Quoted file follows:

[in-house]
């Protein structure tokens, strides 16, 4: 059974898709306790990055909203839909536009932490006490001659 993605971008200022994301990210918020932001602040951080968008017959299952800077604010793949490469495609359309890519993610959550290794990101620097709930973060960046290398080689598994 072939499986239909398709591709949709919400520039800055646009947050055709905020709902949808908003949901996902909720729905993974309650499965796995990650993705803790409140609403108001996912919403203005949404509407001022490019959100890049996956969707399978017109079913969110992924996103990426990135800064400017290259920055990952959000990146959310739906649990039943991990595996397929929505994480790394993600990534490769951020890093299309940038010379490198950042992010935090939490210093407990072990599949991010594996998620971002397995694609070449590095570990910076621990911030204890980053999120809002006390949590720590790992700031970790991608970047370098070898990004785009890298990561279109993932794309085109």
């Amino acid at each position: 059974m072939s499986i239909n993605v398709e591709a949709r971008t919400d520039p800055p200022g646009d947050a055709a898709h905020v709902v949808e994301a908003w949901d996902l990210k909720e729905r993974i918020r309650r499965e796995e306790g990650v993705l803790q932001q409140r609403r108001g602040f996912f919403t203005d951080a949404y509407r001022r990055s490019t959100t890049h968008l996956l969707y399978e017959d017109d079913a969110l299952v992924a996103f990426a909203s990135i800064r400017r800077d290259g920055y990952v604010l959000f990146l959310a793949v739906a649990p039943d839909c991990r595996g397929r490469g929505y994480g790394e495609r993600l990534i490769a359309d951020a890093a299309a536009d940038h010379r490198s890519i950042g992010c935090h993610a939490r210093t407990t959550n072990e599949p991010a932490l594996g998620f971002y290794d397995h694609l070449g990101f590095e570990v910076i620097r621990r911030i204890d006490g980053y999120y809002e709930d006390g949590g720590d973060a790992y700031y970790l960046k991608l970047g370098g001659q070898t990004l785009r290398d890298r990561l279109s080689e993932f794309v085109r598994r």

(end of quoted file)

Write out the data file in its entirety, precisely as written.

[in-house]
């Protein structure tokens, strides 16, 4: 059974898709306790990055909203839909536009932490006490001659 993605971008200022994301990210918020932001602040951080968008017959299952800077604010793949490469495609359309890519993610959550290794990101620097709930973060960046290398080689598994 072939499986239909398709591709949709919400520039800055646009947050055709905020709902949808908003949901996902909720729905993974309650499965796995990650993705803790409140609403108001996912919403203005949404509407001022490019959100890049996956969707399978017109079913969110992924996103990426990135800064400017290259920055990952959000990146959310739906649990039943991990595996397929929505994480790394993600990534490769951020890093299309940038010379490198950042992010935090939490210093407990072990599949991010594996998620971002397995694609070449590095570990910076621990911030204890980053999120809002006390949590720590790992700031970790991608970047370098070898990004785009890298990561279109993932794309085109």
């Amino acid at each position: 059974m072939s499986i239909n993605v398709e591709a949709r971008t919400d520039p800055p200022g646009d947050a055709a898709h905020v709902v949808e994301a908003w949901d996902l990210k909720e729905r993974i918020r309650r499965e796995e306790g990650v993705l803790q932001q409140r609403r108001g602040f996912f919403t203005d951080a949404y509407r001022r990055s490019t959100t890049h968008l996956l969707y399978e017959d017109d079913a969110l299952v992924a996103f990426a909203s990135i800064r400017r800077d290259g920055y990952v604010l959000f990146l959310a793949v739906a649990p039943d839909c991990r595996g397929r490469g929505y994480g790394e495609r993600l990534i490769a359309d951020a890093a299309a536009d940038h010379r490198s890519i950042g992010c935090h993610a939490r210093t407990t959550n072990e599949p991010a932490l594996g998620f971002y290794d397995h694609l070449g990101f590095e570990v910076i620097r621990r911030i204890d006490g980053y999120y809002e709930d006390g949590g720590d973060a790992y700031y970790l960046k991608l970047g370098g001659q070898t990004l785009r290398d890298r990561l279109s080689e993932f794309v085109r598994r």